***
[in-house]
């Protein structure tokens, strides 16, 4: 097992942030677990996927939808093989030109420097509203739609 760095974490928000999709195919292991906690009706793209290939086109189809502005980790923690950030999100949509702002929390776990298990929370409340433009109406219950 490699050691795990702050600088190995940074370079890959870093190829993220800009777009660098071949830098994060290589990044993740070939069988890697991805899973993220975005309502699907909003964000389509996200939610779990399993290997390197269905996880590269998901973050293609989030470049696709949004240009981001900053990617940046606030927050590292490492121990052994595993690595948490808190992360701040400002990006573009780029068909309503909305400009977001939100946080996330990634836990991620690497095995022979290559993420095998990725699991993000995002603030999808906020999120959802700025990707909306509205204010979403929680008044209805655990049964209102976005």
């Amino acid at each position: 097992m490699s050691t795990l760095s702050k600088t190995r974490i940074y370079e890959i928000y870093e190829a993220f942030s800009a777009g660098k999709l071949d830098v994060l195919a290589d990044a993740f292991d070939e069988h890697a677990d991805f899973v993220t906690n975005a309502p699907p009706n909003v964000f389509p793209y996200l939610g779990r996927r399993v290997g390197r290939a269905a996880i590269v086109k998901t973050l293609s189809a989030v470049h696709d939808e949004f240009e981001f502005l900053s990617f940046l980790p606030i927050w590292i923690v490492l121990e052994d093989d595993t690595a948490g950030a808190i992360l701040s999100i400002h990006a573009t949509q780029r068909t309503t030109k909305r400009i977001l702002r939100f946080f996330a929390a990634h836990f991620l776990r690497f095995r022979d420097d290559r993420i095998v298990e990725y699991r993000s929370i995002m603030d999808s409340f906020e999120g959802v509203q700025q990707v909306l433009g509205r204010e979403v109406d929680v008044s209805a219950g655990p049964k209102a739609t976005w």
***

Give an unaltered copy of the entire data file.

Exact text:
[in-house]
């Protein structure tokens, strides 16, 4: 097992942030677990996927939808093989030109420097509203739609 760095974490928000999709195919292991906690009706793209290939086109189809502005980790923690950030999100949509702002929390776990298990929370409340433009109406219950 490699050691795990702050600088190995940074370079890959870093190829993220800009777009660098071949830098994060290589990044993740070939069988890697991805899973993220975005309502699907909003964000389509996200939610779990399993290997390197269905996880590269998901973050293609989030470049696709949004240009981001900053990617940046606030927050590292490492121990052994595993690595948490808190992360701040400002990006573009780029068909309503909305400009977001939100946080996330990634836990991620690497095995022979290559993420095998990725699991993000995002603030999808906020999120959802700025990707909306509205204010979403929680008044209805655990049964209102976005």
């Amino acid at each position: 097992m490699s050691t795990l760095s702050k600088t190995r974490i940074y370079e890959i928000y870093e190829a993220f942030s800009a777009g660098k999709l071949d830098v994060l195919a290589d990044a993740f292991d070939e069988h890697a677990d991805f899973v993220t906690n975005a309502p699907p009706n909003v964000f389509p793209y996200l939610g779990r996927r399993v290997g390197r290939a269905a996880i590269v086109k998901t973050l293609s189809a989030v470049h696709d939808e949004f240009e981001f502005l900053s990617f940046l980790p606030i927050w590292i923690v490492l121990e052994d093989d595993t690595a948490g950030a808190i992360l701040s999100i400002h990006a573009t949509q780029r068909t309503t030109k909305r400009i977001l702002r939100f946080f996330a929390a990634h836990f991620l776990r690497f095995r022979d420097d290559r993420i095998v298990e990725y699991r993000s929370i995002m603030d999808s409340f906020e999120g959802v509203q700025q990707v909306l433009g509205r204010e979403v109406d929680v008044s209805a219950g655990p049964k209102a739609t976005w």